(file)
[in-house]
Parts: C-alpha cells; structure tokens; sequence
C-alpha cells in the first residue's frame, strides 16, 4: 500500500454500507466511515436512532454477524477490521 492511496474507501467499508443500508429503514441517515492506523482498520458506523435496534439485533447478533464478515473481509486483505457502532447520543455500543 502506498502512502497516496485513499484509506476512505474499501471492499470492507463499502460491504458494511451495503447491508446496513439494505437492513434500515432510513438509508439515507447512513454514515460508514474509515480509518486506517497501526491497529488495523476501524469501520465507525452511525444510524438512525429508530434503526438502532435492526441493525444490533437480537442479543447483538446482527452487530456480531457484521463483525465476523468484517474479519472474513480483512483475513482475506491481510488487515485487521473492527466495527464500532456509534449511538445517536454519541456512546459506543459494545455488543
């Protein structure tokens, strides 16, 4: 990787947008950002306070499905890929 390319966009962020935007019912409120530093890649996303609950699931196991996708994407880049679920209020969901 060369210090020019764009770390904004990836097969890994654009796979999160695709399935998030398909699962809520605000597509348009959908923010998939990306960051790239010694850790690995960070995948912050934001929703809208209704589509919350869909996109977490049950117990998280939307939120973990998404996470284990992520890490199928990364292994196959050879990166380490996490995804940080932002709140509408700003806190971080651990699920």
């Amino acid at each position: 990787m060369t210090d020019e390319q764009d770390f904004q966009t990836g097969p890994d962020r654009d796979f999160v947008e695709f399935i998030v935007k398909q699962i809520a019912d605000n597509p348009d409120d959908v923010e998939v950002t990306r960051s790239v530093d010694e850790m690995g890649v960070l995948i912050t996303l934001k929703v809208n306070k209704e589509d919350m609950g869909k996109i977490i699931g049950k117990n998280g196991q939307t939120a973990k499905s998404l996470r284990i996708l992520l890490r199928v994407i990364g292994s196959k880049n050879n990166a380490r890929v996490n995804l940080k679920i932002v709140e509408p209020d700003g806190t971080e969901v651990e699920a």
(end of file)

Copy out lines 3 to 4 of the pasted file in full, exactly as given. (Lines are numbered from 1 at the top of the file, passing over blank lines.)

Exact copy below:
C-alpha cells in the first residue's frame, strides 16, 4: 500500500454500507466511515436512532454477524477490521 492511496474507501467499508443500508429503514441517515492506523482498520458506523435496534439485533447478533464478515473481509486483505457502532447520543455500543 502506498502512502497516496485513499484509506476512505474499501471492499470492507463499502460491504458494511451495503447491508446496513439494505437492513434500515432510513438509508439515507447512513454514515460508514474509515480509518486506517497501526491497529488495523476501524469501520465507525452511525444510524438512525429508530434503526438502532435492526441493525444490533437480537442479543447483538446482527452487530456480531457484521463483525465476523468484517474479519472474513480483512483475513482475506491481510488487515485487521473492527466495527464500532456509534449511538445517536454519541456512546459506543459494545455488543
């Protein structure tokens, strides 16, 4: 990787947008950002306070499905890929 390319966009962020935007019912409120530093890649996303609950699931196991996708994407880049679920209020969901 060369210090020019764009770390904004990836097969890994654009796979999160695709399935998030398909699962809520605000597509348009959908923010998939990306960051790239010694850790690995960070995948912050934001929703809208209704589509919350869909996109977490049950117990998280939307939120973990998404996470284990992520890490199928990364292994196959050879990166380490996490995804940080932002709140509408700003806190971080651990699920």